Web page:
Arts feature

Theatre and transgression in Europe’s last dictatorship

7 November 2015

9:00 AM

7 November 2015

9:00 AM

In a drab residential street in foggy, damp Minsk, four students are at work in a squat white building that was once a garage. They vocalise sequences of letters, clap their hands, throw their arms in the air, discuss their actions. Each — three girls, one boy — is elegant, light of limb, fiercely concentrated. The room they are in is about 20 feet by 20, with two blacked-out windows and four square lights on the ceiling. It’s not certain that all the bulbs are functioning.

Down a tiny corridor is a bedraggled kitchen full of empty bottles that are, in fact, props. Upstairs there is a tiny rehearsal space, with a ballet-style mirror. The modest complex feels like a cross between an abandoned cricket pavilion and a bicycle shed. It is the only performing space, in Minsk, of the Belarus Free Theatre (BFT). Young Belarusians, such as these four, are lining up to take lessons there.

Performances, like rehearsals, all take place in secret. Audiences find out about them via social media. They’re contacted by mobile phone, meet outside a shop and are walked to the venue. Addresses for shows in private apartments are also texted. The procedure is being replicated in London, where the company is currently being celebrated in a festival called ‘Staging a Revolution’.

The BFT’s three co-founders, Nicolai Khalezin, his wife Natalia Kaliada and director Vladimir Shcherban, live in London. They were granted asylum in Britain after fleeing Belarus in the wake of Alexander Lukashenko’s rigged 2010 election. They campaigned to have political prisoners released. Kaliada was detained for 20 hours without water or sanitation, and threatened with rape. On a subsequent BFT visit to America, the couple appealed to the US government to place sanctions on Lukashenko — they met Hillary Clinton — and asked EU leaders to do the same. This got them branded as enemies of the state. Friends told them not to return. So the three BFT chiefs ended up in exile in the UK.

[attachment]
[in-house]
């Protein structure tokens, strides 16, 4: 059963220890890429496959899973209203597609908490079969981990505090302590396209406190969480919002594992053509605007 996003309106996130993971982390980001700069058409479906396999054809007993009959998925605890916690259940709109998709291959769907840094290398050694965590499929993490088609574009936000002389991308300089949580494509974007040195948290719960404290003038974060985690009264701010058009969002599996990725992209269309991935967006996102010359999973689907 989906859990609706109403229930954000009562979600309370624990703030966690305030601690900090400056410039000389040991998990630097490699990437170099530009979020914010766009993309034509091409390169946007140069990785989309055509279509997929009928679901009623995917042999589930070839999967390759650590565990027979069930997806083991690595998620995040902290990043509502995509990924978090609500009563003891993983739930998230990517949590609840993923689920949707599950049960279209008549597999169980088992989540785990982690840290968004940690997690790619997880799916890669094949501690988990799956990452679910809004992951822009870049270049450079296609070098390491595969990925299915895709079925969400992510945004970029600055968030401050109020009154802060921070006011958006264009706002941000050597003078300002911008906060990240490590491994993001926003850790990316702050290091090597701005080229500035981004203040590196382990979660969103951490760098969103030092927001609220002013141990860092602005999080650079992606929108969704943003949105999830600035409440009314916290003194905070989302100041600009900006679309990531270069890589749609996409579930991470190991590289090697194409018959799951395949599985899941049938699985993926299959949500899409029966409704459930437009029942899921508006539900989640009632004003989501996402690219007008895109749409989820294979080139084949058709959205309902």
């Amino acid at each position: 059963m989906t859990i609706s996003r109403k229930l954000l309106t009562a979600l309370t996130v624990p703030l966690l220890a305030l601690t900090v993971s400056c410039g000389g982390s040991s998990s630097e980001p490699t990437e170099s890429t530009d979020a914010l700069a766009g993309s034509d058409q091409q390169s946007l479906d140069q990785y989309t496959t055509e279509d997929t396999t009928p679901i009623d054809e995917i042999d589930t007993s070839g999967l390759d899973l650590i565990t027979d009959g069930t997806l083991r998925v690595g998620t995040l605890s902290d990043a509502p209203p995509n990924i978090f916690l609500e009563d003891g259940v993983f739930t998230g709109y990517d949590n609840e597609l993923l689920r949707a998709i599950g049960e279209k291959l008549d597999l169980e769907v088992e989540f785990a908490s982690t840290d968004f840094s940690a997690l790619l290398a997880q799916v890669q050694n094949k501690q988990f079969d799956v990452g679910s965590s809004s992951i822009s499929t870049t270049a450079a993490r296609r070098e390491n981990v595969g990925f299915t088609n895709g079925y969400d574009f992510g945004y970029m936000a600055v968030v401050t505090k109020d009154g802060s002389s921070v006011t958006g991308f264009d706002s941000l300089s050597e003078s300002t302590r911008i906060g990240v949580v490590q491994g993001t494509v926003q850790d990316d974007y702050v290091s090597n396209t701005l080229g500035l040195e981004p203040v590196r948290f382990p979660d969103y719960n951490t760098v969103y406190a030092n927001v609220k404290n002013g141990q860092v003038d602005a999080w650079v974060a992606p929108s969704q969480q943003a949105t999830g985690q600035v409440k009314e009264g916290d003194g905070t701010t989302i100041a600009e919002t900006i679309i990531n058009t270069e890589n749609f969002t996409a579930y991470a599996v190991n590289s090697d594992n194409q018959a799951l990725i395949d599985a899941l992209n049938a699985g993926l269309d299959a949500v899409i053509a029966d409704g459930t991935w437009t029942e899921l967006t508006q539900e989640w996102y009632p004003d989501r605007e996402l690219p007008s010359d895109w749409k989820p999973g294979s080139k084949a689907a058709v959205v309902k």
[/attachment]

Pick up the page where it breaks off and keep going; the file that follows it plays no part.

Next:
They are grimly submissive to their fate, but also full of jokes. Khalezin chuckles like a devil. The words ‘Belarus Free Theatre’ drip with irony. The company is of course the opposite of free: it is forbidden from working openly in Belarus — hence the anonymous ex-garage — and has no official funding. Being in and attending a show (always clandestinely, audiences donate what they can) are against the law.

Laws in Belarus are passed on a whim by Lukashenko’s regime. The country, long a historical punchbag, is now effectively a police state. Lukashenko secured his first election more or less fairly in 1994, but has fixed all elections since, in his favour, including the most recent one last month.